Russian and Greek

Sunday, March 18th, 2007 | All Things, Arts, Eats, Music

SYB’s cousin was unable to use her tickets to this afternoon’s Carnegie Hall program by the Orchestre Philharmonique de Radio France, so she generously gave SYB her tickets, and we ended up attending in her stead. The pre-concert lecture began an hour earlier, and afforded us the opportunity to put some of the music we were about to hear into context. The highlight of today’s performance: Igor Stravinsky’s Le Sacre du Printemps (The Rite of Spring, though Stravinsky would later write that the work’s Russian title would have been better translated into English as “The Coronation of Spring.”)

I always love hearing the story about how at the May 29, 1913 premiere at the Théâtre des Champs- Elysées, the outraged audience degenerated into a riot, causing one of the most notorious scandals in classical music history. The premiere is one of the dates historians cite as the birth of the Modern Age, similarly 1922: the publication of James Joyce’s seminal work, Ulysses, which was the Modern Library’s pick for best novel of the 20th century. In the retelling, the infamy of that night has always overshadowed the fact that at subsequent stagings during its six performance run, The Rite of Spring didn’t experience any disruption. Most reports of that opening night also omit the fact that, despite the revolutionary nature of Stravinsky’s work, it was in fact Vaslav Nijinsky’s choreography with its radical, almost barbaric, departure from classical ballet that provoked the audience. Furthermore, the “scandalous” riot was perhaps as much a manifestation of pre-World War I tensions as it was a reaction to the music or staging.

None of which detracts from the bold musical innovation of Stravinsky’s composition, the most audacious of which is rhythmic. A single massive chord repeats like a fast pulse, a thumping, off-kilter eighth-note motif of irregularly spaced, unpredictable accents — distilling the essence of the music to its most primitive and abstract form. The opening theme is played unconventionally on a bassoon with notes at the very top of its register, almost unrecognizably out of range; the lecturer retold an anecdote I hadn’t heard before, of how composer Camille Saint-Saëns stormed out during the Paris premiere, allegedly infuriated over the misuse of the instrument.

It’s impossible to imagine the shock of any musical score inspiring such outrage today.

OP de Radio France

OP de Radio France

After the concert, we headed farther up the West Side to check out Kefi on 79th Street, the reinvention of the well-loved, but oft-overlooked Greek restaurant, Onera.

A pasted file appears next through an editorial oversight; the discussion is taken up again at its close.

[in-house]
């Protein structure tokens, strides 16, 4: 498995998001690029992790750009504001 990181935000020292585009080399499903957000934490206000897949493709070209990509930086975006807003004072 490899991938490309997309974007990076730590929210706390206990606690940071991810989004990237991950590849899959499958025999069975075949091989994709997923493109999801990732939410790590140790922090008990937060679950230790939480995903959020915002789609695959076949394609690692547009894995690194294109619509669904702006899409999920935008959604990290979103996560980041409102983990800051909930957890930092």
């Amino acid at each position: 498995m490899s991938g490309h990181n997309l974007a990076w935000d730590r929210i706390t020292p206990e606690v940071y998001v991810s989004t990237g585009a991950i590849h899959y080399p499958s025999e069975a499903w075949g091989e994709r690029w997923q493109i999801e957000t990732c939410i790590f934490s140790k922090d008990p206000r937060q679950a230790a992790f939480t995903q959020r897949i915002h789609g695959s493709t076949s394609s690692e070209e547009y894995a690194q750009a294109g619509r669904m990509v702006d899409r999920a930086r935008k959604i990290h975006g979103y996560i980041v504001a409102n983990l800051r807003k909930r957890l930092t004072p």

Kefi entrance

Rustic Greek cuisine is the specialty of chef-owner Michael Psilakis. For Kefi, the lower-level townhouse space has been made under to accommodate the more casual vibe (and lower prices): butcher-block tabletops replace the white linens and swaths of alternating blue and white fabric (suggestive of the Greek flag) float in place of the crystal chandeliers.

Kefi dining room

Instead of individual entrees, we opted for family-style meze: Spanakopita (spinach pie) is open-topped, a tangle of shredded cheese and spinach leaves in a warm, creamy sauce, sitting atop sheets of crispy phyllo dough.

Kefi spinach pie

The shareable array of spreads included flavorful takes on tzatziki (yogurt), melintzanosalata (smoky eggplant purée), taramosalata (Greek-style “caviar” made from tarama, salted and cured carp roe) and sun-dried tomato/fava hummus — all impeccably fresh and served with wedges of warm, addictive pita.

Kefi spreads

Tender, homestyle meatballs come smothered in a rich tomato sauce thick with fresh herbs, garlic, onions and olives. New York magazine just named these the best meatballs in the city.

Kefi meatballs

To rounds things out, a hearty helping of crisp calamari, and for dessert: the moist, crumbly walnut cake alongside a scoop of walnut ice cream. Delicious!

Kefi walnut cake

We arrived in time for the first seating at 5:00PM, which seemed a bit early at the time, but within half an hour, every table was filled and the entrance bar could hardly contain the spillover of waiting patrons. It seems we’re not the only ones who saw those rave reviews.

For those who miss the more formal Greek cuisine of Onera, Psilakis just teamed with Donatella Arpaia to open ambitious new restaurant, Anthos, in the old Acqua Pazza space on 52nd Street.

There's 1 comment so far ... Russian and Greek

April 4, 2007

That was such a fun day!

Go for it ...